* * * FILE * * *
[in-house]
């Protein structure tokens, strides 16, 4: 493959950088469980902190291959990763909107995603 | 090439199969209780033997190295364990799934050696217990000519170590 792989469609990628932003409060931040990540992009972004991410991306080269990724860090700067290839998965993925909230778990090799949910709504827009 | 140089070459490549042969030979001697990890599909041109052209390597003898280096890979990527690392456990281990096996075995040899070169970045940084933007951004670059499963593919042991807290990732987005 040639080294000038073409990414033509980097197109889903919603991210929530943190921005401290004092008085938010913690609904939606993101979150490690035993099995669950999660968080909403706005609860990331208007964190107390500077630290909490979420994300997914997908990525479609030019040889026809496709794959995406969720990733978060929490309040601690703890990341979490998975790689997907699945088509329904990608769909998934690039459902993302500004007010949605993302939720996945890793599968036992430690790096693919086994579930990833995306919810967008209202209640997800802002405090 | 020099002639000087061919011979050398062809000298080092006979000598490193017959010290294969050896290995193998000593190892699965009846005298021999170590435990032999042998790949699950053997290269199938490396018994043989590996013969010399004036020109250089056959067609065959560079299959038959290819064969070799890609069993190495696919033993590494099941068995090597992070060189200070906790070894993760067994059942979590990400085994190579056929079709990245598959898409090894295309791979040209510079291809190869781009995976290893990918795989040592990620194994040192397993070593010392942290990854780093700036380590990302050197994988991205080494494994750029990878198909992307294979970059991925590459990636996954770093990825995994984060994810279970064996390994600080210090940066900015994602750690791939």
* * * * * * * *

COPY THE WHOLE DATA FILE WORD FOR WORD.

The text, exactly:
[in-house]
């Protein structure tokens, strides 16, 4: 493959950088469980902190291959990763909107995603 | 090439199969209780033997190295364990799934050696217990000519170590 792989469609990628932003409060931040990540992009972004991410991306080269990724860090700067290839998965993925909230778990090799949910709504827009 | 140089070459490549042969030979001697990890599909041109052209390597003898280096890979990527690392456990281990096996075995040899070169970045940084933007951004670059499963593919042991807290990732987005 040639080294000038073409990414033509980097197109889903919603991210929530943190921005401290004092008085938010913690609904939606993101979150490690035993099995669950999660968080909403706005609860990331208007964190107390500077630290909490979420994300997914997908990525479609030019040889026809496709794959995406969720990733978060929490309040601690703890990341979490998975790689997907699945088509329904990608769909998934690039459902993302500004007010949605993302939720996945890793599968036992430690790096693919086994579930990833995306919810967008209202209640997800802002405090 | 020099002639000087061919011979050398062809000298080092006979000598490193017959010290294969050896290995193998000593190892699965009846005298021999170590435990032999042998790949699950053997290269199938490396018994043989590996013969010399004036020109250089056959067609065959560079299959038959290819064969070799890609069993190495696919033993590494099941068995090597992070060189200070906790070894993760067994059942979590990400085994190579056929079709990245598959898409090894295309791979040209510079291809190869781009995976290893990918795989040592990620194994040192397993070593010392942290990854780093700036380590990302050197994988991205080494494994750029990878198909992307294979970059991925590459990636996954770093990825995994984060994810279970064996390994600080210090940066900015994602750690791939």